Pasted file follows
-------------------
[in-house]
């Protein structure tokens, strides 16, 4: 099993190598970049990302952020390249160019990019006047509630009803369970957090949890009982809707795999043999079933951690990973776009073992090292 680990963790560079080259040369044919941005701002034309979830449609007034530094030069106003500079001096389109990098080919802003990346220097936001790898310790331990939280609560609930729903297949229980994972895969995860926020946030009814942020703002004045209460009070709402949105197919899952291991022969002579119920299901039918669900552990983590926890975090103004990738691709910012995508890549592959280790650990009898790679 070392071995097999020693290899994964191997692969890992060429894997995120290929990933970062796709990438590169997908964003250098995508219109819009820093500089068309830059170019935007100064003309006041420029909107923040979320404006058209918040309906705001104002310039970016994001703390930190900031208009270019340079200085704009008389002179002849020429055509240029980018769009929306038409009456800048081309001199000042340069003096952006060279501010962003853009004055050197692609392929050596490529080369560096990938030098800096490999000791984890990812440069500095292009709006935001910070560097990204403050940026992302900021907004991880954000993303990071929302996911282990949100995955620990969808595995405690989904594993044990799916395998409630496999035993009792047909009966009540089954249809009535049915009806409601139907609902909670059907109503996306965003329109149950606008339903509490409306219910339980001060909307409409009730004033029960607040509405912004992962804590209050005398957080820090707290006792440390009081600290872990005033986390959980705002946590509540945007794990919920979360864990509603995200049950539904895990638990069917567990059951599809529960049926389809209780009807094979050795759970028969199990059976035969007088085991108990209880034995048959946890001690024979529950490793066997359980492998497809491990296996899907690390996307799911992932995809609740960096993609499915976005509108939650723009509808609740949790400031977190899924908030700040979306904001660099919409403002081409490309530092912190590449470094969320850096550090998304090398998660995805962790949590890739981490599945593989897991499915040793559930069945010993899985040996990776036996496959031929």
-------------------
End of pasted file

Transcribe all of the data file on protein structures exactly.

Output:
[in-house]
């Protein structure tokens, strides 16, 4: 099993190598970049990302952020390249160019990019006047509630009803369970957090949890009982809707795999043999079933951690990973776009073992090292 680990963790560079080259040369044919941005701002034309979830449609007034530094030069106003500079001096389109990098080919802003990346220097936001790898310790331990939280609560609930729903297949229980994972895969995860926020946030009814942020703002004045209460009070709402949105197919899952291991022969002579119920299901039918669900552990983590926890975090103004990738691709910012995508890549592959280790650990009898790679 070392071995097999020693290899994964191997692969890992060429894997995120290929990933970062796709990438590169997908964003250098995508219109819009820093500089068309830059170019935007100064003309006041420029909107923040979320404006058209918040309906705001104002310039970016994001703390930190900031208009270019340079200085704009008389002179002849020429055509240029980018769009929306038409009456800048081309001199000042340069003096952006060279501010962003853009004055050197692609392929050596490529080369560096990938030098800096490999000791984890990812440069500095292009709006935001910070560097990204403050940026992302900021907004991880954000993303990071929302996911282990949100995955620990969808595995405690989904594993044990799916395998409630496999035993009792047909009966009540089954249809009535049915009806409601139907609902909670059907109503996306965003329109149950606008339903509490409306219910339980001060909307409409009730004033029960607040509405912004992962804590209050005398957080820090707290006792440390009081600290872990005033986390959980705002946590509540945007794990919920979360864990509603995200049950539904895990638990069917567990059951599809529960049926389809209780009807094979050795759970028969199990059976035969007088085991108990209880034995048959946890001690024979529950490793066997359980492998497809491990296996899907690390996307799911992932995809609740960096993609499915976005509108939650723009509808609740949790400031977190899924908030700040979306904001660099919409403002081409490309530092912190590449470094969320850096550090998304090398998660995805962790949590890739981490599945593989897991499915040793559930069945010993899985040996990776036996496959031929």